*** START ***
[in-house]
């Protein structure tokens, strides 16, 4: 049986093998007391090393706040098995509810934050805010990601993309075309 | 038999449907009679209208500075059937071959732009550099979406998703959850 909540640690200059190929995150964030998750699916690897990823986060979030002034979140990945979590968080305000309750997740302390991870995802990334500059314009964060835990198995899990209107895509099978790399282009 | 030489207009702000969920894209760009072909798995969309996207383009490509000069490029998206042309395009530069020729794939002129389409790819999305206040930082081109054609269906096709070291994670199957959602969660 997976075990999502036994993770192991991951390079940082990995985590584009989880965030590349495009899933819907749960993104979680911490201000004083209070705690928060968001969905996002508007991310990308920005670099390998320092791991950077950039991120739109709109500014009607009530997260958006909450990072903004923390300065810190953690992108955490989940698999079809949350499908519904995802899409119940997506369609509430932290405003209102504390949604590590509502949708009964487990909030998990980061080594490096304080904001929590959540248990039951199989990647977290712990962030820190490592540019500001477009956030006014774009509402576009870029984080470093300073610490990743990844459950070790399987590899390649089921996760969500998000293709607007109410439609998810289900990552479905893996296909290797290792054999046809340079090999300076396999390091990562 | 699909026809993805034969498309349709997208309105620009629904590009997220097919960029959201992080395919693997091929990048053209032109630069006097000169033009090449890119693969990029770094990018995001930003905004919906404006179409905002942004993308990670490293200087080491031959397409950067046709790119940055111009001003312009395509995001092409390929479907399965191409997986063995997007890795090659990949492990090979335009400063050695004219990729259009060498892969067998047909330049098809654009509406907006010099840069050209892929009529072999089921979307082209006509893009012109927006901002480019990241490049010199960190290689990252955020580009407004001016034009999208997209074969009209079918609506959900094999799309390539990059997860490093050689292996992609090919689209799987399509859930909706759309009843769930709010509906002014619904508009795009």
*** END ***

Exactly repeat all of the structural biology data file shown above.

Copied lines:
[in-house]
């Protein structure tokens, strides 16, 4: 049986093998007391090393706040098995509810934050805010990601993309075309 | 038999449907009679209208500075059937071959732009550099979406998703959850 909540640690200059190929995150964030998750699916690897990823986060979030002034979140990945979590968080305000309750997740302390991870995802990334500059314009964060835990198995899990209107895509099978790399282009 | 030489207009702000969920894209760009072909798995969309996207383009490509000069490029998206042309395009530069020729794939002129389409790819999305206040930082081109054609269906096709070291994670199957959602969660 997976075990999502036994993770192991991951390079940082990995985590584009989880965030590349495009899933819907749960993104979680911490201000004083209070705690928060968001969905996002508007991310990308920005670099390998320092791991950077950039991120739109709109500014009607009530997260958006909450990072903004923390300065810190953690992108955490989940698999079809949350499908519904995802899409119940997506369609509430932290405003209102504390949604590590509502949708009964487990909030998990980061080594490096304080904001929590959540248990039951199989990647977290712990962030820190490592540019500001477009956030006014774009509402576009870029984080470093300073610490990743990844459950070790399987590899390649089921996760969500998000293709607007109410439609998810289900990552479905893996296909290797290792054999046809340079090999300076396999390091990562 | 699909026809993805034969498309349709997208309105620009629904590009997220097919960029959201992080395919693997091929990048053209032109630069006097000169033009090449890119693969990029770094990018995001930003905004919906404006179409905002942004993308990670490293200087080491031959397409950067046709790119940055111009001003312009395509995001092409390929479907399965191409997986063995997007890795090659990949492990090979335009400063050695004219990729259009060498892969067998047909330049098809654009509406907006010099840069050209892929009529072999089921979307082209006509893009012109927006901002480019990241490049010199960190290689990252955020580009407004001016034009999208997209074969009209079918609506959900094999799309390539990059997860490093050689292996992609090919689209799987399509859930909706759309009843769930709010509906002014619904508009795009």